WASHINGTON (CN) — A West Virginia man charged with chemically spraying Capitol Police Officer Brian Sicknick, who died the next day after suffering two strokes, should be let out on bond, the D.C. Circuit ruled late Monday night.
Reversing a May order that had denied bond to George Tanios, a three-judge panel said the trial court "clearly erred in its individualized assessment of appellant’s dangerousness."
“The record reflects that Tanios has no past felony convictions, no ties to any extremist organizations, and no post-January 6 criminal behavior that would otherwise show him to pose a danger to the community within the meaning of the Bail Reform Act," the brief order states.
Authorities charged Tanios, a 39-year-old sandwich shop owner from Morgantown, W.Va., in March alongside Julian Khater, a 32-year-old from State College, Pa., saying the men worked together to spray the face and eyes of three law enforcement officers with a chemical irritant.
Body-cam and other footage from the riot show that the men walked up through the crowds to where insurrectionists were pulling bike racks used to shield the Capitol building, and then sprayed officer Sicknick in the face from 5 to 8 feet away. Capitol Police Officer Caroline Edwards and Metropolitan Police Officer Damian Chapman were sprayed as well.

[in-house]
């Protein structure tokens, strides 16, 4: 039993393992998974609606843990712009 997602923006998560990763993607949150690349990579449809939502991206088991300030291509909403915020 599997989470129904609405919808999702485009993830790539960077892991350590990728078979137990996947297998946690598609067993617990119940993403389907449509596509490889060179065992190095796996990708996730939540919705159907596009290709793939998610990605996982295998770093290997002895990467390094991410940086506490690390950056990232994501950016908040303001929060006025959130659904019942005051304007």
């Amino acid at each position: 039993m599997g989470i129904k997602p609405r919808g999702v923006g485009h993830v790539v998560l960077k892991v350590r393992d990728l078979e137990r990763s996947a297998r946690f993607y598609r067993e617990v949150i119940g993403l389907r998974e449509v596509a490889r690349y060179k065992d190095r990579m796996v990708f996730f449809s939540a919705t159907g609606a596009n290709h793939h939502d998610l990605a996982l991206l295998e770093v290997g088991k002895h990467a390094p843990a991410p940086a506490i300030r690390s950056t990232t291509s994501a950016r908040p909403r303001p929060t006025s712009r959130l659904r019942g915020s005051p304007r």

In the complaint, a transcript of the footage that shows Khater reaching into Tanios’ backpack quote him as saying, “Give me that bear shit."
“Hold on, hold on, not yet, not yet… it's still early,” replied Tanios, who can be identified in footage from the riot by his beard, dark hooded sweatshirt, black backpack and red hat.
“They just fucking sprayed me,” said Khater, who is also bearded, wearing a dark jacket and beanie with a pom-pom on top.
Federal prosecutors later acknowledged that the two men had bear spray in their possession but deployed another chemical irritant at the officer.
Officer Edwards said the spray left her with lasting injuries under her eyes, and she, along with Chapman described the substance as “stronger than any version of pepper spray they had been exposed to during their training.” The chemical irritant incapacitated the officers for over 20 minutes as they covered their faces and ran to find water.
Both Tanios and Khater have been jailed since their March arrest on nine counts. They aren’t alleged to have caused the Sicknick’s death, as an autopsy found that the police officer died Jan. 7 of natural causes.
“The court finds that no condition or combination of conditions of release will reasonably assure the safety of the community,” U.S. District Judge Thomas Hogan, a Reagan appointee, said in his May order denying their request to be released on bond pending trial.
The appeals court reversed only the district court’s order for Tanios. Two weeks ago, another three-judge panel ordered that Khater remain locked up while he waits for his trial.
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